Acid Mothers Temple's Makoto Kawabata on the Music of Everyday Sounds

Acid Mothers Temple in 2012
Tom Murphy
Acid Mothers Temple in 2012

Acid Mothers Temple has performed in various incarnations since it formed in 1995; it's now touring as Acid Mothers Temple & the Melting Paraiso UFO. At its core, the act is a psych-rock band informed by noise, avant-garde, prog rock and jazz. Its shows are mind-altering experiences embodying the best of psychedelic rock.

Ahead of the band's concert at the Larimer Lounge, we caught up with leader Makoto Kawabata via e-mail.

Westword: You have said that music isn't something you make so much as discover and tap into from the world all around you. How would you characterize this?

Makoto Kawabata: I always receive and listen to the music from my cosmos. I call it my "cosmos" even though I don't know exactly what it is. Just a sense of it coming from somewhere. I become like a radio tuner for receiving and playing music for people. When I'm no longer able to receive and listen to any music from my cosmos, then it'll be the time to stop playing and recording music.

What have been some of the best environments or places for you to tune into your cosmos?

I live alone by a Buddhist temple on top of a mountain where my few neighbors are old farmers. Usually it's really quiet, and I can enjoy hearing birds and insects chirp from spring until autumn. Sometime they make an amazing polyrhythmic ensemble. In winter, there's a lot of snow, and in the morning, I can listen to the complete silence of that snow, meaning I can listen to snow sounds. I also enjoy mixtures of sound. When I listen to records at home, or any situation, like in my small van, I can also hear any other noises, like rain, cars, trains, people speaking, dogs barking and everything else. I can mix both sounds in my ears and often find great music through these chance combinations of sound. Music is not just "music" that someone composed for me. Those mixtures of music are much more interesting.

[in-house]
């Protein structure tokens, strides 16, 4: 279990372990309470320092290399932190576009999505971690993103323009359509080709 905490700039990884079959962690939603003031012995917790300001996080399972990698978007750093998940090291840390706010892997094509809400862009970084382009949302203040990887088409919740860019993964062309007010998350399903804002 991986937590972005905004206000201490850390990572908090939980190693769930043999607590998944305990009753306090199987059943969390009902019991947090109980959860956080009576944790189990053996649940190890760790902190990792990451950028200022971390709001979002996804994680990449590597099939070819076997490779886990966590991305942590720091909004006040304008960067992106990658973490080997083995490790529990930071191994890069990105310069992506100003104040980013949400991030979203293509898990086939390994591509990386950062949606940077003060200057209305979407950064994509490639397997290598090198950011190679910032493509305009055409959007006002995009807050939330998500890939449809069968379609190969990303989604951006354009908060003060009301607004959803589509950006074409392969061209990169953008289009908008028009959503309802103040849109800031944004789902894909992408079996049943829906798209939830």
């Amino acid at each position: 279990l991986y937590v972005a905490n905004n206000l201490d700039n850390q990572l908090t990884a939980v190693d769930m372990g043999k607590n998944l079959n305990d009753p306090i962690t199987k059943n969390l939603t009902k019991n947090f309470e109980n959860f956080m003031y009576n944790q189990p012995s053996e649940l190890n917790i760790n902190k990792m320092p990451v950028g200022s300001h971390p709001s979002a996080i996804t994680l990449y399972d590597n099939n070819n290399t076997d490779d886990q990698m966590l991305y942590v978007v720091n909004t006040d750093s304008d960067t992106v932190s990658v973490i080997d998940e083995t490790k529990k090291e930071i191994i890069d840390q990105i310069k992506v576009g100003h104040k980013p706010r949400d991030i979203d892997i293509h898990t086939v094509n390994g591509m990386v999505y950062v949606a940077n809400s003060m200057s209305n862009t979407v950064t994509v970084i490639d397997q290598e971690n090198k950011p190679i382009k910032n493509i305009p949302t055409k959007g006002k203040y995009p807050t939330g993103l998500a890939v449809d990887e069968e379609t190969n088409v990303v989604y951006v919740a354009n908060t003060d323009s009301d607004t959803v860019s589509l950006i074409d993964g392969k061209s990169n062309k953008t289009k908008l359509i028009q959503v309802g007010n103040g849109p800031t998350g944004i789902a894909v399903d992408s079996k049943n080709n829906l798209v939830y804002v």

You performed with Damo Suzuki and Boningen in 2012. Did you ever get to see Can when Damo was fronting the band in the ’70s?

When Damo played with Can, I was too young to go to rock concerts. I met Damo for the first time at a music festival on St. John, U.S. Virgin Islands, in 2002. I was in the headlining band Guru & Zero, a trio with Daevid Allen of Gong and Cotton Casino who used to be in AMT. Damo played before us. After the show, we drank and talked and became friends. We've played together in Korea, the U.K., Ireland, Europe and Japan. We have played together at All Tomorrow's Parties. One time I stayed at my girlfriend's flat in Genoa, Italy, on vacation. While there, he e-mailed me to join him at a festival in Torino. He asked, "Where are you? If you're in Italy, can you come play?" So I went to that festival with my girlfriend and played with him.

Do you feel that, for you, that guitar helps you tap into the energies and sounds of the environment you're in more than other instruments?

I don't prefer guitar to other instruments. Sadly, I can play stringed instruments better than others. However, I feel that electric guitar has more possibilities than many other instruments. Especially with pedals. That's why I pick up the electric guitar. I play many different instruments, especially for recordings, and instruments are just tools for me to get the right sound color and timbre. My first instrument was an analog synthesizer unit, a Roland System 100. I've liked synthesizers and tape machines since I was in my early teenage years, because music made by machines is more like conducting a chance operation for me, meaning they aren't one hundred percent under my control, and that's an interesting aspect of those machines for me.

Acid Mothers Temple, with Babylon and Cloud Catcher, 8 p.m. Saturday, May 6, Larimer Lounge, 303-296-1003, $12-15, 16